With respect to proving a breach, the general rule in Pennsylvania is that the insured has the burden “to establish coverage under an insurance policy.” Nationwide Mut. Ins. Co. v. Cosenza, 258 F.3d 197, 206 (3d Cir. 2001). Put differently, “the insured bears the burden of proving facts that bring its claim within the policy's affirmative grant of coverage.” Koppers Co. v. Aetna Cas. & Sur. Co., 98 F.3d 1440, 1446 (3d Cir. 1996). If (and only if) the insured does so, the burden shifts to the insurer to establish an applicable exclusion to coverage. Cosenza, 258 F.3d at 206; see also Koppers, 98 F.3d at 1446 (“[T]he insurer bears the burden of proving the applicability of any exclusions or limitations on coverage, since disclaiming coverage on the basis of an exclusion is an affirmative defense.”). Exclusions are “strictly construed against the insurer and in favor of the insured.” Cosenza, 258 F.3d at 206-7. If the insurer demonstrates that an exclusion is triggered, the burden shifts back to the insured to show either that the exclusion does not apply or that an exception to the exclusion applies. Spector v. Fireman's Fund Ins. Co., 451 F. App'x 130, 136 (3d Cir. 2011) (citing Air Prods. & Chems., Inc. v. Hartford Accident & Indem. Co., 25 F.3d 177, 180 (3d Cir. 1994); see also Northern Ins. Co. v. Aardvark Assocs., Inc., 942 F.2d 189, 195 (3d Cir. 1991).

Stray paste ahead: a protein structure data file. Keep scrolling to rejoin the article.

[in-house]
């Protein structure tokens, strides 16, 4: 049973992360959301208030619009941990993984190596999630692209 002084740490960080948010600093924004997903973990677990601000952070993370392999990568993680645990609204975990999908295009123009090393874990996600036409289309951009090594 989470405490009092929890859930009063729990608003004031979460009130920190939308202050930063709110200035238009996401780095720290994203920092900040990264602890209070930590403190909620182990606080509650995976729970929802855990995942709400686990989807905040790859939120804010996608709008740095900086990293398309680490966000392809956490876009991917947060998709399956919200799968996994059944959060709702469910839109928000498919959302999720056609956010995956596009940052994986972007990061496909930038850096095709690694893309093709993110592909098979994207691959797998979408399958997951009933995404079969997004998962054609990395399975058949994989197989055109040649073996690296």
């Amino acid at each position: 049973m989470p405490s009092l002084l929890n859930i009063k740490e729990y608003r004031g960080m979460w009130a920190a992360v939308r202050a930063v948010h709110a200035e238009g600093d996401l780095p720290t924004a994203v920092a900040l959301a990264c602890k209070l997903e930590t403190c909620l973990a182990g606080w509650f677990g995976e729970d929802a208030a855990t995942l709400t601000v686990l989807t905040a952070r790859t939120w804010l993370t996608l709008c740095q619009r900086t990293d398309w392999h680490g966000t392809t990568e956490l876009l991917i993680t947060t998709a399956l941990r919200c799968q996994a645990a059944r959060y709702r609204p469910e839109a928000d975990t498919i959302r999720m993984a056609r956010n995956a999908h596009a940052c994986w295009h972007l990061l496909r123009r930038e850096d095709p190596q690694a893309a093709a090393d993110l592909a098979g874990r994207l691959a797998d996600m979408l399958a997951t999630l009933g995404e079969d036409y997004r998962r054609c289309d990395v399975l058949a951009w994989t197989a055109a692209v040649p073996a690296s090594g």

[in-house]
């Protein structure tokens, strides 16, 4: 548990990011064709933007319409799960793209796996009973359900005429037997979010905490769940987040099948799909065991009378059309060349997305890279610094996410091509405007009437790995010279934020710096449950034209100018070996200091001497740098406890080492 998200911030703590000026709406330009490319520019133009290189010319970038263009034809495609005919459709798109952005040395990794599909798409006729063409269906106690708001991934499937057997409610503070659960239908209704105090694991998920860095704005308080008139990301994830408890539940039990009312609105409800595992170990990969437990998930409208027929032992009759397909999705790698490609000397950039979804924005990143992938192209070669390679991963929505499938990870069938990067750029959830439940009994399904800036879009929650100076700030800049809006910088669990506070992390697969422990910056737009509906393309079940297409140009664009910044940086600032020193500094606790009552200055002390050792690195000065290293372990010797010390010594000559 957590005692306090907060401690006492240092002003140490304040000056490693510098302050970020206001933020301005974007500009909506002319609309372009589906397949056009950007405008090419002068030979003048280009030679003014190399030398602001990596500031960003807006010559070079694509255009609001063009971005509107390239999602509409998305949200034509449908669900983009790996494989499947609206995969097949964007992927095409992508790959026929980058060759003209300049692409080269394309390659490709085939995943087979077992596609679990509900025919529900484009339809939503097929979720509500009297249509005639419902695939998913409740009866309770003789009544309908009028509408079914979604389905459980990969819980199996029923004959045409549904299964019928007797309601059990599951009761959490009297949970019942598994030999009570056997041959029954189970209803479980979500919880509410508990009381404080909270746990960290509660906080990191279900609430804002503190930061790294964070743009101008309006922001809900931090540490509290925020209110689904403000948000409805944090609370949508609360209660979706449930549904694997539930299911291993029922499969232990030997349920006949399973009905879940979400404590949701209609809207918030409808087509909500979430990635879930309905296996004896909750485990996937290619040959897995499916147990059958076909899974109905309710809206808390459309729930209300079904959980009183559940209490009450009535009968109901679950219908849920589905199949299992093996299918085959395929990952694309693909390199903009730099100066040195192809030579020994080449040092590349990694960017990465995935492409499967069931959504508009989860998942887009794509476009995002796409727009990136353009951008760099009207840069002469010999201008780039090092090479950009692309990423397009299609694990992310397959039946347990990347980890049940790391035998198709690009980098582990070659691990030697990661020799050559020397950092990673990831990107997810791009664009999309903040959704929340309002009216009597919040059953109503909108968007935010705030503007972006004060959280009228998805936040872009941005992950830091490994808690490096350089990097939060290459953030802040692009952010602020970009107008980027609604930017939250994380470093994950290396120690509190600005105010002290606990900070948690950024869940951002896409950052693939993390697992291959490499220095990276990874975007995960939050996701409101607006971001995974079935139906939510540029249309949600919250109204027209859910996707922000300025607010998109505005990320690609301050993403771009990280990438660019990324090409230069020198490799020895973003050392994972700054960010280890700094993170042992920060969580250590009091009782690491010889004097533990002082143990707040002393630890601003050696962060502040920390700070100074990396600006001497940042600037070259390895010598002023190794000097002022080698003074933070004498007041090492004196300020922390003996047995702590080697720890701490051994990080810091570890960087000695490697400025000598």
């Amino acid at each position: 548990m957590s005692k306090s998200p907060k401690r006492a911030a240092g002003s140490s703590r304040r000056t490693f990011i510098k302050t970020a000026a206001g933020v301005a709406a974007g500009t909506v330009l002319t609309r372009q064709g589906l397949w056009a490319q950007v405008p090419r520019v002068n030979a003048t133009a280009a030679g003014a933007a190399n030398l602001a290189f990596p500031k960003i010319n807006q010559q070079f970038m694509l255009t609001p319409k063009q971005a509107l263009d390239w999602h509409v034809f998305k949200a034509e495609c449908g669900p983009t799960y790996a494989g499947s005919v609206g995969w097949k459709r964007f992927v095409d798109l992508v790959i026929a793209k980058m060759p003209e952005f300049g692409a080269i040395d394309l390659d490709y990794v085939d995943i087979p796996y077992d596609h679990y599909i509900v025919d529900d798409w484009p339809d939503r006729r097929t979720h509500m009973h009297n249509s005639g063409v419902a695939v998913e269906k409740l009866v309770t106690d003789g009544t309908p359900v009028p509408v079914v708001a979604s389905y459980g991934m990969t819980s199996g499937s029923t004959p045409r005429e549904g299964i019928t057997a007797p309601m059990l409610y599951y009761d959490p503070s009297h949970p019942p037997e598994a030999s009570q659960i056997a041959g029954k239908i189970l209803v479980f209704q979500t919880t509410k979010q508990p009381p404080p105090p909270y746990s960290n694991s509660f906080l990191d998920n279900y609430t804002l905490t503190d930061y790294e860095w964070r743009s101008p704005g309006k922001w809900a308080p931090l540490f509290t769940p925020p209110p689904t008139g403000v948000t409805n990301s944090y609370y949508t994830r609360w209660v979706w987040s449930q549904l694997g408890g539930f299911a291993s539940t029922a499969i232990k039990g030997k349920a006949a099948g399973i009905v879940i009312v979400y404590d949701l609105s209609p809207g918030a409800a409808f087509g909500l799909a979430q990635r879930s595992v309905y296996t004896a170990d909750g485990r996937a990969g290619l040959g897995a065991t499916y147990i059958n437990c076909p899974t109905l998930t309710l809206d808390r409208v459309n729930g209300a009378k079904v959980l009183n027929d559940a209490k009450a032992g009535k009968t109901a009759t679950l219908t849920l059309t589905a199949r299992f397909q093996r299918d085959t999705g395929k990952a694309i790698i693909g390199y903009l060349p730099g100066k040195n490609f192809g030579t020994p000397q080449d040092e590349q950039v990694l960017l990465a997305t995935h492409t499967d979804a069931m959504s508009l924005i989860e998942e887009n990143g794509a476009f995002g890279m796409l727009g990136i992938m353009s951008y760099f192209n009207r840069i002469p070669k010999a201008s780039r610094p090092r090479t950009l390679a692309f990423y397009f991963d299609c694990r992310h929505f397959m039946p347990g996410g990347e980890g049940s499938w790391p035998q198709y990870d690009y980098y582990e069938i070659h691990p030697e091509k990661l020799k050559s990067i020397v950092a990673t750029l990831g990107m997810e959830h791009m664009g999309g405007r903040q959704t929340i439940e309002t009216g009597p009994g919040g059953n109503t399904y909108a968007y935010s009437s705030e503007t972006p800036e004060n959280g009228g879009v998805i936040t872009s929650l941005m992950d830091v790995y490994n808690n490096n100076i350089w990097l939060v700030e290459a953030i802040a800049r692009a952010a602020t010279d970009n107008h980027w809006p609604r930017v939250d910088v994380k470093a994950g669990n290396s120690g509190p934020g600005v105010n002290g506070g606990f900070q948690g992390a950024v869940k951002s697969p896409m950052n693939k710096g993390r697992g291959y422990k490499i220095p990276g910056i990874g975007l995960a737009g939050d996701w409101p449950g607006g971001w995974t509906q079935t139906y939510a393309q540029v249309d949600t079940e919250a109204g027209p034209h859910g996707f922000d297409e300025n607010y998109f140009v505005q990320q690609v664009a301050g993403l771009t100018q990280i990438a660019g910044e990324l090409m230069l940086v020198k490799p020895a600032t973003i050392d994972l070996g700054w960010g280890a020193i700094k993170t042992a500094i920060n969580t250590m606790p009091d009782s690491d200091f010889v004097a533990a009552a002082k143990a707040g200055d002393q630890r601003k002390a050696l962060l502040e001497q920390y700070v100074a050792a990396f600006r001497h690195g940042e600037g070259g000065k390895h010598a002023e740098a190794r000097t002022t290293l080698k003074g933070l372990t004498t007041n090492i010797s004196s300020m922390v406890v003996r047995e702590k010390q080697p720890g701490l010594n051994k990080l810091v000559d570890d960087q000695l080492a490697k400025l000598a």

Doherty makes four arguments as to why the alleged losses are covered under the Policy: (1) the Policy is an “all-risk” policy and therefore she need only prove that losses occurred in order for them to be covered; (2) even if she is required to prove that the losses were sudden and accidental to trigger coverage, she has done so through her testimony and that of her proposed expert; (3) the losses are covered under the Policy's provisions relating to building codes and lost rental income; and (4) under the reasonable expectations doctrine, her expectation that the Policy would include coverage for losses caused by tenant abuse, vandalism and building code violations defeats even the unambiguous language of the Policy. The Court examines each argument in turn.